Finally, you should conduct an internal vulnerability assessment. There are numerous online tools to achieve this. Again, you’ll need to ensure that you choose a high-quality tool to minimize the risk that something goes unnoticed. A security breach is a great way to lose future business with both current customers and qualified leads. Be sure to scan you site for malware, trojans, viruses, and other weaknesses.

Begin with Incremental Baby Steps

Starting your CRO strategy is all about progressing toward ultimate optimization goals. Making 50 improvements that just increase conversions by 1 percent add up to big gains in the long run.

Include Experts on Your Team

Service or no service, you cannot do CRO completely alone. At a minimum, you need a web designer to make visual changes that you can test, a developer with knowledge of coding to find errors on your site, an analyst to interpret data from your website, and someone with experience in creating surveys to gain the right information from users. You may find some of these skills in the same people — just make sure that you are sufficiently covered.

Set Appropriate Goals

When it comes to CRO, there’s no one-size-fits-all for goals. You need to think about what will mean progress for your business. Without a clear idea of targets, it is impossible to know what metrics to focus on and how to set a suitable strategy.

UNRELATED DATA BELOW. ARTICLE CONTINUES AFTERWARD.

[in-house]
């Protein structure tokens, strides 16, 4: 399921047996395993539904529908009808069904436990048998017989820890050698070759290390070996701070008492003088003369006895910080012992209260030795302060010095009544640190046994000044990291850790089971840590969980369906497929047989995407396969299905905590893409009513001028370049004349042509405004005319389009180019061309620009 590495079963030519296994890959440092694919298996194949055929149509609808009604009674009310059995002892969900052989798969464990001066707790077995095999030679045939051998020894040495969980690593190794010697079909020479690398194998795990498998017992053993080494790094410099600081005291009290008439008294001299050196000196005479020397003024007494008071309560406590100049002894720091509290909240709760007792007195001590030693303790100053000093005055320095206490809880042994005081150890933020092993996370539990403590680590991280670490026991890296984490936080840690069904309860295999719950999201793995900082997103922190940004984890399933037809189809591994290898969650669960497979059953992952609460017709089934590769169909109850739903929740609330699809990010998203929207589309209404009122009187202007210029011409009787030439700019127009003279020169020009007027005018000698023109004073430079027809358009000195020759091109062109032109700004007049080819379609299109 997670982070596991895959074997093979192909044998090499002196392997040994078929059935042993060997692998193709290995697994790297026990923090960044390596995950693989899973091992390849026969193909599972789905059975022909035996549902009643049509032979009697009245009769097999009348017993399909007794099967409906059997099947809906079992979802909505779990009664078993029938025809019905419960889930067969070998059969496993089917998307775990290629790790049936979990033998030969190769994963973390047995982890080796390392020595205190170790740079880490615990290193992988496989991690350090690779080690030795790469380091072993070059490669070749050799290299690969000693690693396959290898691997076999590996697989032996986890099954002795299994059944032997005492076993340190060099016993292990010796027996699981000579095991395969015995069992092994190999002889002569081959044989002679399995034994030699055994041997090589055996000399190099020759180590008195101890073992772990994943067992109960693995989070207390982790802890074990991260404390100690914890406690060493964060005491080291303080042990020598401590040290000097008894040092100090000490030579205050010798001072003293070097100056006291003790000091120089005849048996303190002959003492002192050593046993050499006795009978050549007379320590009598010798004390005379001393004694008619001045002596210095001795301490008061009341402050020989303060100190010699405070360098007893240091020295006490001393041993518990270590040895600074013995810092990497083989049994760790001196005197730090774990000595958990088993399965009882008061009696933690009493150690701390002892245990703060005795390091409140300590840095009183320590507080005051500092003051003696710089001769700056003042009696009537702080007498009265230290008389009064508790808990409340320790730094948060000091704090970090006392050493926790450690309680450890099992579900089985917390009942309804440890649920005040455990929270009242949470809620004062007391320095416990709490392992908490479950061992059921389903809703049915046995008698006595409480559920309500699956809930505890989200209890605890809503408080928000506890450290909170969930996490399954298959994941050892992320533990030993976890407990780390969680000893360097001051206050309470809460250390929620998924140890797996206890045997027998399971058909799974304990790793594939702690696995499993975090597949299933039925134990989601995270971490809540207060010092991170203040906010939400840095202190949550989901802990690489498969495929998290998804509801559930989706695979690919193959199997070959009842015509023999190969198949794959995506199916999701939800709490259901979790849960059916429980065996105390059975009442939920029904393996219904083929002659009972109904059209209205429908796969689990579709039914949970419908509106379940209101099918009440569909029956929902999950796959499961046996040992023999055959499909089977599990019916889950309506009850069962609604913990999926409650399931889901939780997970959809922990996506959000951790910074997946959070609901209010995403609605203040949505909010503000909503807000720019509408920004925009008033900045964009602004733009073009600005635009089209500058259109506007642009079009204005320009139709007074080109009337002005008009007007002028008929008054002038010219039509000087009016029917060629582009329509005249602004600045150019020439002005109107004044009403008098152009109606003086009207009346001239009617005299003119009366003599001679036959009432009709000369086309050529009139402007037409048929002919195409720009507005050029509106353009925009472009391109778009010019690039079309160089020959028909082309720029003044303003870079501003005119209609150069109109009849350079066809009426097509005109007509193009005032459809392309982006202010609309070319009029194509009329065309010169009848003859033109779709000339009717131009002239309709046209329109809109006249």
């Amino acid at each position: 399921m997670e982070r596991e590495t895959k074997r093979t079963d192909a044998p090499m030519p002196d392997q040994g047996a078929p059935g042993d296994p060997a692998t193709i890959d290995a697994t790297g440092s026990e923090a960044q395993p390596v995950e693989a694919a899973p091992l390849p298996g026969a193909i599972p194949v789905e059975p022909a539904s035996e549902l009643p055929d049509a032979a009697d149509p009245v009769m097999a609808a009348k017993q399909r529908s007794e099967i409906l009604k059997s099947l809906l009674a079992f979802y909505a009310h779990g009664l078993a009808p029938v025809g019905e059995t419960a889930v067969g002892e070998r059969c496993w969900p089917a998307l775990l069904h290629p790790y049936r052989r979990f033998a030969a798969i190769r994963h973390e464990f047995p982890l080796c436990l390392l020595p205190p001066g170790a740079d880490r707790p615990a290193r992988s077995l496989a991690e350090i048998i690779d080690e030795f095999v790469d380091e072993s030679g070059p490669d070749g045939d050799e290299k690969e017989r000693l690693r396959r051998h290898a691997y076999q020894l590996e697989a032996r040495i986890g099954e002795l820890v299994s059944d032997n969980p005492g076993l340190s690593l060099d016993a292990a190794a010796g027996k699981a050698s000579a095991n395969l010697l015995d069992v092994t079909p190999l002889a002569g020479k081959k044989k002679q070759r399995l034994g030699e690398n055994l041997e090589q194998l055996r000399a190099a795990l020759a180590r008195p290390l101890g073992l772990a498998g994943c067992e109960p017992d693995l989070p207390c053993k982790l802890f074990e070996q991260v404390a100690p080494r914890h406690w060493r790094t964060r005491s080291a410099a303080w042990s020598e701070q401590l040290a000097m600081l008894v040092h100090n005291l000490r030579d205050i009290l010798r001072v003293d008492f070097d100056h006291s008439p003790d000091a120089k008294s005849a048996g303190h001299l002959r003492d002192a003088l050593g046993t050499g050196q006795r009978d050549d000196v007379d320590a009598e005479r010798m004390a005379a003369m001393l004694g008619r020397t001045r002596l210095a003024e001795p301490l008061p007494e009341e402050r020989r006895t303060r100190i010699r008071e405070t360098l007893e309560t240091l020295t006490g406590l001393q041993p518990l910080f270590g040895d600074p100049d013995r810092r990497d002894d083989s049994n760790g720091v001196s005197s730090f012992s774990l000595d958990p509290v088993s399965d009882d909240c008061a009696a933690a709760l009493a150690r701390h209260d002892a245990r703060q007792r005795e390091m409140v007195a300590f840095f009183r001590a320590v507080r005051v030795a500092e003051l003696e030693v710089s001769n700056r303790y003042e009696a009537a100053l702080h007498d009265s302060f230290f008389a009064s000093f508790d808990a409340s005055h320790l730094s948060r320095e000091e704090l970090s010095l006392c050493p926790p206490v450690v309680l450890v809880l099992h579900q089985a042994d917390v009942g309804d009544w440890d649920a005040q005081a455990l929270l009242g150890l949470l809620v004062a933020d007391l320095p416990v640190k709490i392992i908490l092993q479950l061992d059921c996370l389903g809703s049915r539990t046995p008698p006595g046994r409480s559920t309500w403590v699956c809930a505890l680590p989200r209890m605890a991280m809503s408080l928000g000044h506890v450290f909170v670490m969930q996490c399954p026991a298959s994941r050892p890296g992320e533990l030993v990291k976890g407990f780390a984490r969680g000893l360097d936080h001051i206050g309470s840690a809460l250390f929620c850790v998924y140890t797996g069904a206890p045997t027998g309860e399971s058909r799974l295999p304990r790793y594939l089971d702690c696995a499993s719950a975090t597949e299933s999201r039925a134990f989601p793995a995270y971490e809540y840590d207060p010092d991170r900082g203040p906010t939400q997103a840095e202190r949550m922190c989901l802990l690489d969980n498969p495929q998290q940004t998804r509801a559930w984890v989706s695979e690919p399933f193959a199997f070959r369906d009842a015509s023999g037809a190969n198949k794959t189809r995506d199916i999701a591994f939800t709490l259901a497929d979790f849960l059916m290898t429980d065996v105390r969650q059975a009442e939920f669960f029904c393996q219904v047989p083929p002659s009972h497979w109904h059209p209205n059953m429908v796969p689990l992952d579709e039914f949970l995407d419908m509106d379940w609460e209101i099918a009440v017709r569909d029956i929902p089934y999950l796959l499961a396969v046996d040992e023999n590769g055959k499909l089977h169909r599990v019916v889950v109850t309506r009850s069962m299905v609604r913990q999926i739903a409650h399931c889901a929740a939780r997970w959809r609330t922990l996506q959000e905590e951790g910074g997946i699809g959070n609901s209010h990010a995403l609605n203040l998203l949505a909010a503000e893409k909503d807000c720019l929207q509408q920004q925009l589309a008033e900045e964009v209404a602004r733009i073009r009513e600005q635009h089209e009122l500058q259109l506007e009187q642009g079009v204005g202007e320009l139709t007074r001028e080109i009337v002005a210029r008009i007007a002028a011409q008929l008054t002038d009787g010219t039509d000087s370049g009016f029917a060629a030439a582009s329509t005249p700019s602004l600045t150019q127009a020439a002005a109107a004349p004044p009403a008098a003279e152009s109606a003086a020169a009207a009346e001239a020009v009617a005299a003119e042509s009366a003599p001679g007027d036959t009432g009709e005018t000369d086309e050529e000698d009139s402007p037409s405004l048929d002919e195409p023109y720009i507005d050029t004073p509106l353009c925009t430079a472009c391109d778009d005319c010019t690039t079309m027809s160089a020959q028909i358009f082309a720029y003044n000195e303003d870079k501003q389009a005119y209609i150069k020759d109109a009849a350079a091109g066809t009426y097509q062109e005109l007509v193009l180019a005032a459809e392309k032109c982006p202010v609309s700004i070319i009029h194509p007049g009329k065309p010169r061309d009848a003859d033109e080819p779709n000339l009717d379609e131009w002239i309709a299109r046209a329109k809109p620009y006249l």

Use A/B Testing Correctly

You want to optimize your site as soon as possible, but trying to find out too much from an A/B test will only slow you down. Each A/B test should have just one variable and it needs to run long enough to gather sufficient data. Without this, the conclusion from the test will be unclear. Furthermore, you need to remember that it is far from bad news if your test reveals that a change will not lead to improvements. The whole point of testing a hypothesis instead of relying on intuition is to make effective changes.

Use a sales conversion calculator to find out your current conversion rate and to keep tracking as you implement more CRO tactics. The average online conversion rate is just 2.35 percent, but a good rate is anywhere between 5.5 percent and 11 percent (depends on the business). Right now, you should aim to achieve at least the average conversion rate. You’ll know that your strategy is working if this rate consistently increases, even incrementally. Set an aim to reach that will mean full-service CRO is affordable for your business.